Many students rely on the Federal Government for school loans, for which they may be eligible for any of the following: subsidized, unsubsidized, and PLUS loans. If a student is not eligible for Federal Government school loans, or those loans do not cover their full tuition balance, students may apply for private loans. The main differences between subsidized and unsubsidized loans are that students must demonstrate a financial need to qualify for a subsidized loan.
Direct Plus loans are only available to graduate/professional students and parents of dependent undergraduate students.
Federal Direct Subsidized Loans allow students that qualify for financial aid to borrow money for school payments with the Department of Education covering one’s interest while enrolled at least half-time in school. Direct subsidized loans have a relatively low-interest rate of around 2.75%. The downside to subsidized loans is their relatively low cap, which was $3,500 for 2020-2021.
Federal Direct Unsubsidized Loans are offered to undergraduate and graduate students without a demonstrated financial need. Consistent with subsidized loans, unsubsidized loans offer an attractive interest rate of 2.75%. However, unsubsidized loans also have a low cap relative to the aggregate cost of a college education. In addition, the interest on an unsubsidized loan begins accruing as soon as the loan is made.
Federal Direct PLUS Loans are for graduate/professional students or the parents of undergraduate students. The benefit of PLUS loans includes no specific caps on loan amounts. However, the typical maximum for PLUS loans is the school’s cost of attendance (i.e. tuition and fees, room and board, books and other supplies) less other financial aid received. Students will want to max out subsidized and unsubsidized loans prior to a PLUS loan given their higher interest rate of 5.3% and higher origination fees.
Private Loans are loans that students should only consider after exhausting all of the above federal loan options. When applying for a private loan, financial institutions will evaluate the student’s credit quality (i.e. credit score and history) and offer financing terms accordingly. Typically, the terms on private loans will not be as lenient or as favorable as the above federal loan options.
Is college worth it?
We will not be going in-depth on the recent “Is college worth it?” debate, but the data below makes a compelling case for the very positive impact of a college education on an individual’s long-term earnings potential in the workforce. As illustrated in the charts below, the average earnings and unemployment data for college-educated individuals paints a favorable picture relative to high school-only graduates. There is a caveat to the debate about whether to attend college or not.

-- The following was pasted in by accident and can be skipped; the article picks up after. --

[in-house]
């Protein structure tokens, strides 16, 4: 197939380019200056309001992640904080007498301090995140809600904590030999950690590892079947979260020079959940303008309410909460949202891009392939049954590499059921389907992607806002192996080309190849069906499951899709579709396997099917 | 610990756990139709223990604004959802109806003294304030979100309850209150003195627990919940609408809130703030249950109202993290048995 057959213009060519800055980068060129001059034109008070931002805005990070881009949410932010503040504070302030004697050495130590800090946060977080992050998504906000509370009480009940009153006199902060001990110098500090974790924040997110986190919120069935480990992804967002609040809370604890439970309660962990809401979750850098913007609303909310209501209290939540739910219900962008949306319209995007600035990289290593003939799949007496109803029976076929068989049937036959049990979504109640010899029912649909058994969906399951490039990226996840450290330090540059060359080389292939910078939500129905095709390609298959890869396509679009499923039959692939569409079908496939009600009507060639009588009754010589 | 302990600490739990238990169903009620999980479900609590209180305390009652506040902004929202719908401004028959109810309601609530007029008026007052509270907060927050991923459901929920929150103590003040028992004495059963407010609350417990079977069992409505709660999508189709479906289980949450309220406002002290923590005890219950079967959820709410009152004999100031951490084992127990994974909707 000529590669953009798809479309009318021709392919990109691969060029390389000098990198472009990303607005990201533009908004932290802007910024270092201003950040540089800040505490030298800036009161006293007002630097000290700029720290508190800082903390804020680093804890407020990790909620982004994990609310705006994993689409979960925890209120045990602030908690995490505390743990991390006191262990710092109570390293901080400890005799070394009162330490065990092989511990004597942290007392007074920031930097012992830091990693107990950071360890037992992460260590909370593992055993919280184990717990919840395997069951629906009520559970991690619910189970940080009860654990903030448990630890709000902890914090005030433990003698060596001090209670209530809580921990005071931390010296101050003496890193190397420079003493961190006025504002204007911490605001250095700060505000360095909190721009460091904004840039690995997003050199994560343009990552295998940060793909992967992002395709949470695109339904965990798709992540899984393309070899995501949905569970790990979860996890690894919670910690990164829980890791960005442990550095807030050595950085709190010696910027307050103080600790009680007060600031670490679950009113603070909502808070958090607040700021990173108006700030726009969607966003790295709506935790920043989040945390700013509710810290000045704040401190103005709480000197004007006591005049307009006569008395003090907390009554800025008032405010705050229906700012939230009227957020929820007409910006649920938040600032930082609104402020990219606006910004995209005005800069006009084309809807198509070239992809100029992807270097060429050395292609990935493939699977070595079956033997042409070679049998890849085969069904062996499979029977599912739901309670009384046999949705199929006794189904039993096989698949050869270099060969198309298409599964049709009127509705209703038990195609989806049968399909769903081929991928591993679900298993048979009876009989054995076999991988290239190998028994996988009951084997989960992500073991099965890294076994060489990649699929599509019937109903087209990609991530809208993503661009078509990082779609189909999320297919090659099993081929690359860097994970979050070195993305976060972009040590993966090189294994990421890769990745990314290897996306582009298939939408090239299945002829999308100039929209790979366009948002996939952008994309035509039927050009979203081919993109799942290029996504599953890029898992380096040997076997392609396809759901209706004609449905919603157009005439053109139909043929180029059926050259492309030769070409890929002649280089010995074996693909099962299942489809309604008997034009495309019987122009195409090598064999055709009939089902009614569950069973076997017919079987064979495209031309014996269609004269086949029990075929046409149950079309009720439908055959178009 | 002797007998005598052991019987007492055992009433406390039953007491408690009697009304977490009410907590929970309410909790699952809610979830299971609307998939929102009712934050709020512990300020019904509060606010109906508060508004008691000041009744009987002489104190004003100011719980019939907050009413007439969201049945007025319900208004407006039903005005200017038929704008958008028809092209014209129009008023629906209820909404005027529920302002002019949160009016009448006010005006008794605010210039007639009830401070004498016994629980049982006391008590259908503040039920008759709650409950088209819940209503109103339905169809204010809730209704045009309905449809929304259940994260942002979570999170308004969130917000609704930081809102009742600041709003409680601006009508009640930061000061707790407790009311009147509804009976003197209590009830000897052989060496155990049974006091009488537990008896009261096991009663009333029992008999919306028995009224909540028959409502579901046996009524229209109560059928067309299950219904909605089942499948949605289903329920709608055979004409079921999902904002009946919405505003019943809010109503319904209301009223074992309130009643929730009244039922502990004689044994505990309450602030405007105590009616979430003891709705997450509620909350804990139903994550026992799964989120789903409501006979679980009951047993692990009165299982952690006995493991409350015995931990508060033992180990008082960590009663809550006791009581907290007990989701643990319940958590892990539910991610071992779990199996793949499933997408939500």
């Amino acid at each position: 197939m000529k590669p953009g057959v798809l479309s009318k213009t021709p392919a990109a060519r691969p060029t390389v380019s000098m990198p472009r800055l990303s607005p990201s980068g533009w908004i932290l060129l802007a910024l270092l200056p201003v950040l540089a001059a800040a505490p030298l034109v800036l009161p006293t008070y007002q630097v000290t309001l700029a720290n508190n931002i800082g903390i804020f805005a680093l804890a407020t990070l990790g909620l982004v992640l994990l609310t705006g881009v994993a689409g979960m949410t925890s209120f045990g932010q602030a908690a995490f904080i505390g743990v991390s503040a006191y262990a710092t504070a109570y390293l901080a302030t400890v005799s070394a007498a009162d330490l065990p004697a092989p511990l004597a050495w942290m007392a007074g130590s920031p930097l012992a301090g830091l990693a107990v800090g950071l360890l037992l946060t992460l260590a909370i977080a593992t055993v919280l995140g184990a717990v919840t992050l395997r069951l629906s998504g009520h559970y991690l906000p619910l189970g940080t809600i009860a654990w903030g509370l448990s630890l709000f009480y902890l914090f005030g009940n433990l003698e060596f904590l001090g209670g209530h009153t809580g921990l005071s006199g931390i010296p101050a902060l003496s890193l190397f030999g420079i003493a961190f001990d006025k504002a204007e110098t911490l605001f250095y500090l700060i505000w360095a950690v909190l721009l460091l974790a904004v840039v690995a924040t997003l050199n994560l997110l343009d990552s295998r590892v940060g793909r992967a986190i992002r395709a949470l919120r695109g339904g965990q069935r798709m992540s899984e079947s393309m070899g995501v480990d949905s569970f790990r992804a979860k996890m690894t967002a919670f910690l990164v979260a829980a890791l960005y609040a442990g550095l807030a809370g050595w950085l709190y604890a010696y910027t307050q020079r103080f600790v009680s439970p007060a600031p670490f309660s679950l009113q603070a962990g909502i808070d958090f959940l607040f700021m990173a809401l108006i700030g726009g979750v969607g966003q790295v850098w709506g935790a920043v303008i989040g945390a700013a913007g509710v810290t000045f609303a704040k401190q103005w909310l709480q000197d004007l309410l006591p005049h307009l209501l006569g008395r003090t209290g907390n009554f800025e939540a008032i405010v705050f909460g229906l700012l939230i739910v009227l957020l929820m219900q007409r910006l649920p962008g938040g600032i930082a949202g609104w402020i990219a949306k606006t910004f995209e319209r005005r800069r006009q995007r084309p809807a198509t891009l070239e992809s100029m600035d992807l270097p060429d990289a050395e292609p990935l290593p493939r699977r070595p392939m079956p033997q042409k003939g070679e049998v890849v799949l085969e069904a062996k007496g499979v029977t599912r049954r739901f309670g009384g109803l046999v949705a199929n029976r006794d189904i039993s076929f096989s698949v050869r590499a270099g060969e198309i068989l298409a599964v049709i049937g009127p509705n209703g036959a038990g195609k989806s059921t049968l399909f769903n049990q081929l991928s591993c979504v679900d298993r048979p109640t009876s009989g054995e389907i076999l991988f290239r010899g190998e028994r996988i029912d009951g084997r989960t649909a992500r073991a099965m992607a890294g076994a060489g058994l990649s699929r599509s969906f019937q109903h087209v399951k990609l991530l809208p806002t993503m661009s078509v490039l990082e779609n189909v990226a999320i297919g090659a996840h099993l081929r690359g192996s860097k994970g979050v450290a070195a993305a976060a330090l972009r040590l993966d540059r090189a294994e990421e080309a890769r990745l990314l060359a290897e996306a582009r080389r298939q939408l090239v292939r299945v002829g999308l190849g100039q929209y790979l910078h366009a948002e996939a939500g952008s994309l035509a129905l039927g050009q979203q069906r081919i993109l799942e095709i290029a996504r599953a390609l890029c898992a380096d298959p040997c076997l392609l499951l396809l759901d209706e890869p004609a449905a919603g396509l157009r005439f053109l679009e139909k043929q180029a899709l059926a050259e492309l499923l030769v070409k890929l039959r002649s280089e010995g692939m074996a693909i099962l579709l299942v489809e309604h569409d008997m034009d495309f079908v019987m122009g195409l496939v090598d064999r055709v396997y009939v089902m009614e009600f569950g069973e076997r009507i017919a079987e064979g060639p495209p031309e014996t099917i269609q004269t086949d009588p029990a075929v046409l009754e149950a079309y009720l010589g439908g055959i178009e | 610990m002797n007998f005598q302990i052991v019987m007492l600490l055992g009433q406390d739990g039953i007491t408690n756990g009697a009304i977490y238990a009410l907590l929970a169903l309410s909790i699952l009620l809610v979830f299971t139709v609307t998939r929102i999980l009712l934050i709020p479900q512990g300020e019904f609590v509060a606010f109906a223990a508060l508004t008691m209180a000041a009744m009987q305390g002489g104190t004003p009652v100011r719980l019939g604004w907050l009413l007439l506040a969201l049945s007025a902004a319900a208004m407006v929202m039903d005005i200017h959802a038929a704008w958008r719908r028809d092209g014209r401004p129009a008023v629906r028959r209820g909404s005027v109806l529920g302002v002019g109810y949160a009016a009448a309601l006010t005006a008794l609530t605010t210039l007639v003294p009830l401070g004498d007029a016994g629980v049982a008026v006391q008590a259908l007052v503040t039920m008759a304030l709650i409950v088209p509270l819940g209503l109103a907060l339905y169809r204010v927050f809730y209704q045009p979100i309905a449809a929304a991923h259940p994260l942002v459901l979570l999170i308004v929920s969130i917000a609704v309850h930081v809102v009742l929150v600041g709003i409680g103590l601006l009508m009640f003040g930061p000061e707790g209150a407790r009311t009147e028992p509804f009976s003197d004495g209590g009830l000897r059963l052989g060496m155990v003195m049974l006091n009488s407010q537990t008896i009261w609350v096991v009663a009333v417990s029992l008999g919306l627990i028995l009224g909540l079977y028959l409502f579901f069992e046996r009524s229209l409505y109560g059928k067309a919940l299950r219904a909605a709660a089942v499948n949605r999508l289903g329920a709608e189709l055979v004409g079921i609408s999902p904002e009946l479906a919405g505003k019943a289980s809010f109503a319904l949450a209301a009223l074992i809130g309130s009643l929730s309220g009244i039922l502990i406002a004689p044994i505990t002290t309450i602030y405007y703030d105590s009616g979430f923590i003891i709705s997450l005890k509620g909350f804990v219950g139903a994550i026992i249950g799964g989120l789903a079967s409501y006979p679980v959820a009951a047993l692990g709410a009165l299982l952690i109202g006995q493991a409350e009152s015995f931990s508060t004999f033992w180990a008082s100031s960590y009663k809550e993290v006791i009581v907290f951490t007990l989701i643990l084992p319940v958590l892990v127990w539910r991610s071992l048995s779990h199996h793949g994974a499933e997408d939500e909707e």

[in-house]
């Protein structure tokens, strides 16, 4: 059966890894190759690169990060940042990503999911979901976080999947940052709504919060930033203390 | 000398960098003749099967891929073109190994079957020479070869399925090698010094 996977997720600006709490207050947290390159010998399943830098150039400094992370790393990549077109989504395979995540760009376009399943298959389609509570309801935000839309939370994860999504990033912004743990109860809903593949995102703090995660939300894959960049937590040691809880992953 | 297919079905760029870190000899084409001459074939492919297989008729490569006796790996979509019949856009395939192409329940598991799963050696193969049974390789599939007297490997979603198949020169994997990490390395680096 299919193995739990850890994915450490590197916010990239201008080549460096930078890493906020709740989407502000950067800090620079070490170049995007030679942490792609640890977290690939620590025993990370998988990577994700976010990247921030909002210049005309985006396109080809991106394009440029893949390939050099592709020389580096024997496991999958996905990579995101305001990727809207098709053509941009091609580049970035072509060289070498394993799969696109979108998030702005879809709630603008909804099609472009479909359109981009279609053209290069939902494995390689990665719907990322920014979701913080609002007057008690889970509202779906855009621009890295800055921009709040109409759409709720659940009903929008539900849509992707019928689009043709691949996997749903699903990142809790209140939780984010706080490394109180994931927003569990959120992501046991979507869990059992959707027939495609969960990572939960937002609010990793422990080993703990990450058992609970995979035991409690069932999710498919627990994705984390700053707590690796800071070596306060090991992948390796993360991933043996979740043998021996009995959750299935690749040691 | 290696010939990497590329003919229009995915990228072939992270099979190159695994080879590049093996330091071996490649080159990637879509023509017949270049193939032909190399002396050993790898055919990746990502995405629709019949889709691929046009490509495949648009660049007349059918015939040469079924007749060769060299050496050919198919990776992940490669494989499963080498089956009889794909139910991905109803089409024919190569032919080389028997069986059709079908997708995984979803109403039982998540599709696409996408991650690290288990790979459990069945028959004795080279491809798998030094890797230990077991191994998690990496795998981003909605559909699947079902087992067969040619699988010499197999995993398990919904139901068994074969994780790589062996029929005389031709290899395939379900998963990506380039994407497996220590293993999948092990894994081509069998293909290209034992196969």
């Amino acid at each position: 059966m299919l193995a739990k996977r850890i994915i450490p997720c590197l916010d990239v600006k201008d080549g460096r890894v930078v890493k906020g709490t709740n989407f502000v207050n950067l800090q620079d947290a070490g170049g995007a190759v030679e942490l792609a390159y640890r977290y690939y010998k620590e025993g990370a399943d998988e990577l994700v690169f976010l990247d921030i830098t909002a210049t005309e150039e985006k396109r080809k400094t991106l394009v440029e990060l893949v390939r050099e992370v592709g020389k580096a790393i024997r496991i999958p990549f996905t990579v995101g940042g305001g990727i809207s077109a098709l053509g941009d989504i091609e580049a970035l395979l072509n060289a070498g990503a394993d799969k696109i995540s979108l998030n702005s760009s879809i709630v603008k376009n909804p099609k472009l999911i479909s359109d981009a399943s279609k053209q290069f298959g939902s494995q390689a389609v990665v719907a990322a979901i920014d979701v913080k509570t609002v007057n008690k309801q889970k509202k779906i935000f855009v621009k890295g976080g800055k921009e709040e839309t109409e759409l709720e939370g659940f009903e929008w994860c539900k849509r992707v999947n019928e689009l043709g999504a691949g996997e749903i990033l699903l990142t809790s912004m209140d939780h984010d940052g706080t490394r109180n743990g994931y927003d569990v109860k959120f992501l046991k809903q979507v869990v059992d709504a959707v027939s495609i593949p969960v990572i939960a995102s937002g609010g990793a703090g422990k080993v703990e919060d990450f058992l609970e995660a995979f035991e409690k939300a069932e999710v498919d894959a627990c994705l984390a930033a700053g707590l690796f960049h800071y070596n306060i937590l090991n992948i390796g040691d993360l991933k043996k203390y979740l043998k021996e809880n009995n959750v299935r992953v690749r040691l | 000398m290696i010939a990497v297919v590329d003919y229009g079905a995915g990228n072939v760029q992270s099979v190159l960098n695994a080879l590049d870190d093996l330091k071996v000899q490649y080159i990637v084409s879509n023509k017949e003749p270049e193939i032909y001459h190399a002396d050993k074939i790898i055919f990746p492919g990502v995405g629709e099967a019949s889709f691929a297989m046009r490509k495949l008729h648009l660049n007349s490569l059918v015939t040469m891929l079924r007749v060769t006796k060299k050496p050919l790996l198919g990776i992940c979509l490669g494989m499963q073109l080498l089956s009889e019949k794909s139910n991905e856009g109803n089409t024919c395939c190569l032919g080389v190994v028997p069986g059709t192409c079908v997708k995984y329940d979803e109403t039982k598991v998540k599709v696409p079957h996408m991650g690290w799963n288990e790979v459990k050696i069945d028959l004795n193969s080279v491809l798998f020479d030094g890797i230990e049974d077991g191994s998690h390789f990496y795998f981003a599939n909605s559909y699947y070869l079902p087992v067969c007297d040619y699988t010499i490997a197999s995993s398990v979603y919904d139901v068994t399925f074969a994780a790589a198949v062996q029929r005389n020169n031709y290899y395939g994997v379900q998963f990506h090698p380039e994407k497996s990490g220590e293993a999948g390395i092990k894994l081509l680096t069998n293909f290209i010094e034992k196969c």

What is the caveat?
The trick to navigating the college finance question is a clear understanding and plan for education prior to enrollment. Key college planning considerations include:
Community College for General Education Classes – This option can be a great way to cut down on the overall price of college, particularly for the general education classes most colleges require. According to the American Association of Community Colleges, for the 2019-20 academic year, average annual tuition and fees at community colleges were $3,730, compared to $10,440 average annual tuition and fees at public four-year institutions.
Consider Trade School – Trade schools focus on teaching skills and abilities directly related to a specific job such as electrician, plumber, and HVAC technician. Given the lower cost of trade school education, paired with the expected increasing demand for skilled labor, trade schools are increasingly becoming an excellent choice for students looking to forego large student debt balances while securing employment with a living wage.
As student debt balances continue to balloon, having a plan in place coupled with a clear long-term vision is crucial in effectively managing student debt obligations. If you have questions about managing student debt that you’ve already incurred or are preparing for a child or grandchild to go to college, please reach out to one of our Schneider Downs Wealth Management Advisors.
You’ve heard our thoughts… We’d like to hear yours
The Schneider Downs Our Thoughts On blog exists to create a dialogue on issues that are important to organizations and individuals. While we enjoy sharing our ideas and insights, we’re especially interested in what you may have to say. If you have a question or a comment about this article – or any article from the Our Thoughts On blog – we hope you’ll share it with us. After all, a dialogue is an exchange of ideas, and we’d like to hear from you. Email us at [email protected].
Material discussed is meant for informational purposes only, and it is not to be construed as investment, tax, or legal advice. Please note that individual situations can vary. Therefore, this information should be relied upon when coordinated with individual professional advice.